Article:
### 16.1 Payback Period Method

The payback period is the simplest project evaluation method. It is the time it takes the company to recoup its initial investment. Its usefulness is limited, however, because it ignores the time value of money.

### 16.2 Net Present Value (NPV) Method

Net present value (NPV) is calculated by subtracting the present value of a projectâ€™s cash outflows from the present value of the projectâ€™s cash inflows. A project should be accepted if its NPV is positive and rejected if its NPV is negative.

### 16.3 Internal Rate of Return (IRR) Method

The internal rate of return (IRR) of a project is the discount rate that sets the present value of a projectâ€™s cash inflows exactly equal to the present value of the projectâ€™s cash outflows. A project should be accepted if its IRR is greater than the firmâ€™s cost of attracting capital.

### 16.4 Alternative Methods

The discounted payback period uses the time value of money to discount future cash flows to see how long it will be before the initial investment of a project is recovered. MIRR provides a variation on IRR in which all cash flows are compounded using the cost of capital, resolving the reinvestment rate assumption problem of the IRR method; unlike IRR, which may have multiple mathematical solutions, MIRR will result in one solution. The profitability index is calculated as the NPV of the project divided by the initial cost of the project.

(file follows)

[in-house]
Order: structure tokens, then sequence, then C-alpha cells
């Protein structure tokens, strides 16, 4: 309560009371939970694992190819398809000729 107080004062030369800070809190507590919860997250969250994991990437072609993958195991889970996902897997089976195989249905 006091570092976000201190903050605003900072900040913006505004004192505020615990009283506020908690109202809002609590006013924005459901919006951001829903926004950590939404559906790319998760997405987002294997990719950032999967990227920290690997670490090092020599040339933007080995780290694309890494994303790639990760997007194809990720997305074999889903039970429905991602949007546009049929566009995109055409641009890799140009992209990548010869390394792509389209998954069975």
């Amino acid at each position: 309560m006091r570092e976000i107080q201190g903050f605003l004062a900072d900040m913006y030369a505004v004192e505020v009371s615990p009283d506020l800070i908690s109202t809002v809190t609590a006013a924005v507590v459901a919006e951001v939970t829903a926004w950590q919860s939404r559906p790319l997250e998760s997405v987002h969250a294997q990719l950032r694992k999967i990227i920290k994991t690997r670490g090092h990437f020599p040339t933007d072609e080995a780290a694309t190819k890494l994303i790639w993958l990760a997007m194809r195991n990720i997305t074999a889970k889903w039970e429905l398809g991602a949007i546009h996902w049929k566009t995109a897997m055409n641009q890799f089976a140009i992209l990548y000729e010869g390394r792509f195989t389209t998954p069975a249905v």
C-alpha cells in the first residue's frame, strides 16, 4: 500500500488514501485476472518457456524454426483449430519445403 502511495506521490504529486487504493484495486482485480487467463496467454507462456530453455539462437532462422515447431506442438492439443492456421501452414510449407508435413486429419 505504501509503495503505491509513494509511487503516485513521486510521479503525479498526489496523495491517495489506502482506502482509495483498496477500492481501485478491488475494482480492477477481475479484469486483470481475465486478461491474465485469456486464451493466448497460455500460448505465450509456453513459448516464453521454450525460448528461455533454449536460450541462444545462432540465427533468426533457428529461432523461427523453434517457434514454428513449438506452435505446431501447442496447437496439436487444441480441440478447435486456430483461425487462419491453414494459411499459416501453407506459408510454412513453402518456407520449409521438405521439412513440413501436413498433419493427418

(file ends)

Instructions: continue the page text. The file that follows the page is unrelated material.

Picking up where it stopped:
### 16.5 Choosing between Projects

Firms may need to choose among a variety of good projects. The projects may have different lives or be differently sized projects that require different amounts of resources. By choosing projects with the highest profitability index, companies can take on the projects that will lead to the greatest increase in value for the company.

### 16.6 Using Excel to Make Company Investment Decisions

Excel spreadsheets provide a way to easily calculate the NPV and IRR of a project. Using Excel to create an NPV profile allows a company to see how much its estimates of the cost of raising funds can err from the true cost and have the project still be an acceptable project.